So not everyone who reads this blog have invested in real estate as we have, but you have made some sort of investment in your life. Whether you have purchased a bond, a stock, contributed to a 401k, purchased a home you live in, paid for college, whatever it is that you get a return on or even potentially lost money on is an investment.
Our kids learn all sorts of things in school, but they do not learn the things in life that will make them financially secure. My husband has made every one of our children read “Rich Dad, Poor Dad”.
In this book, Robert details the ways of thinking that made one dad rich and kept the other man poor. He provides a lot of introductory concepts that if you follow, you also can thrive financially.
As we have learned, we have tried to teach our kids about what we do. Our middle daughter graduated from college and moved in with us after while she looked for a job. When she was ready to move she started looking at 2 bedroom apartments that were $650 a month. We encouraged her to instead consider homeownership. It happened that we were getting ready to flip a small brick rancher that was going to retail for about $100,000. We calculated the mortgage, taxes and insurance to come out to be just under $600 per month. So, she could pay rent for a little more, or she could start building equity while she was young in a 3 bedroom house.
Since we were at the beginning of the process, we were able to share with her the process. She spent a lot of time there with her boyfriend getting sweat equity. Because we were saving on labor, we were able to provide some nicer finishing options.
And now, as our son finishes his last year of school we have been fortunate enough to engage him on a different opportunity.
He actually runs his own lawncare business, and during the summer months earns over $1,000 per month mostly mowing.
Anyway, he had been able to save about $5,000 working. We recently acquired a flip that we only were going to have short term. We paid $37,500. The repair costs should come to about $20,000. It needed siding, a roof, some exterior paint, a new garage door, refinished hardwood floors, and carpet/paint in the bedrooms. Typically, when we flip we do the full thing – new kitchen, new bathrooms, the works. But, on this particular one, we felt that we would keep the price under $100,000. It should sell somewhere between $89,000-$94,000 when we are finished. With the nice yard and that much finishing it should still compete very well in our market at that pricing point.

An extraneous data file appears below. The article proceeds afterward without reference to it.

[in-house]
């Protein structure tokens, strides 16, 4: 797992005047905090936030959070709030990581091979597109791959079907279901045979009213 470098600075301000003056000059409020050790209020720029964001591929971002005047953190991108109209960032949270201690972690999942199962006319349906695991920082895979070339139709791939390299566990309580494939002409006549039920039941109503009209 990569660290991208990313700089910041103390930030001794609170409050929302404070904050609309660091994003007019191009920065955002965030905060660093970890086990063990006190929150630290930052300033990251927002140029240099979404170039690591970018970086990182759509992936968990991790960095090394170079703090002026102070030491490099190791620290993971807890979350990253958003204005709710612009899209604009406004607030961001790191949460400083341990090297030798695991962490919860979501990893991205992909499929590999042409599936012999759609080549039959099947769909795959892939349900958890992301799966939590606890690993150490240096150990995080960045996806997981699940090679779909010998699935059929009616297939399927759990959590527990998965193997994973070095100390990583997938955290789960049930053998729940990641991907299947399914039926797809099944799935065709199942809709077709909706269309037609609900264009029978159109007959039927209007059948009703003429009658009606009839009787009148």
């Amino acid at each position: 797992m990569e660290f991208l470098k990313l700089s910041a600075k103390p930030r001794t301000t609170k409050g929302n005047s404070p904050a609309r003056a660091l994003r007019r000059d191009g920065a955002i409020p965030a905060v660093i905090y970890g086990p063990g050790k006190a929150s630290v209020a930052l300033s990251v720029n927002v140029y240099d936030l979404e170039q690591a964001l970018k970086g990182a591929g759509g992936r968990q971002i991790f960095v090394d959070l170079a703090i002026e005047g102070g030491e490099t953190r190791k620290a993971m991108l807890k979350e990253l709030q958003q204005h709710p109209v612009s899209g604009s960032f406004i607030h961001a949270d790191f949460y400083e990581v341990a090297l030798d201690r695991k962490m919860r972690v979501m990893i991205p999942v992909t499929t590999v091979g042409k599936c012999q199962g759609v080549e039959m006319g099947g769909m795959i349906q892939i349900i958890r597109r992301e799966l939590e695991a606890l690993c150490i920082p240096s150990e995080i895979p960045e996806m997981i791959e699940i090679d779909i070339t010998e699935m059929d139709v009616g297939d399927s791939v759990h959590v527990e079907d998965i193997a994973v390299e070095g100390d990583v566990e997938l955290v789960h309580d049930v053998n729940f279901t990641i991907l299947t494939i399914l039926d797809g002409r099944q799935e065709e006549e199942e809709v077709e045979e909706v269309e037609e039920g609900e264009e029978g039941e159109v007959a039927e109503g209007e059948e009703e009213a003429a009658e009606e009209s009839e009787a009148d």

We decided to make our son partial owner of the house. With the amount of money he had to invest, he became 7% owner of this flip. When we sell it, he will receive 7% of the profits on the flip. So, conservatively, he should make somewhere in the neighborhood of $1,800.
Now, we probably would make noone else a deal like that. However, him seeing that he just turned $5,000 into $6,800 – do you think we got his attention? Do you think he will go into his life knowing that his money can work for him while he is doing other things?
Not everyone has that extreme of an example they can provide. In fact, we didn’t have any of those tools for our oldest daughter at that age. The best we could do is say “Read this book”. But, had we been thinking this way more deeply, I am sure we could have come up with a way we could have provided a more attention getting example. Luckily, she did read the book and does understand the concepts and she will apply them as soon as she is able to do so.
Being creative and thinking of win-win scenarios is part of any relationship. Whether it’s your marriage, your children or your business relationships, or even when you combine any of those things together!. But, we have to get ourselves going on the creative first so we can see the possibilities. Educating ourselves on these things, and trying out the concepts even on a much smaller scale can help us not only improve our situations but provide others withthat same knowledge.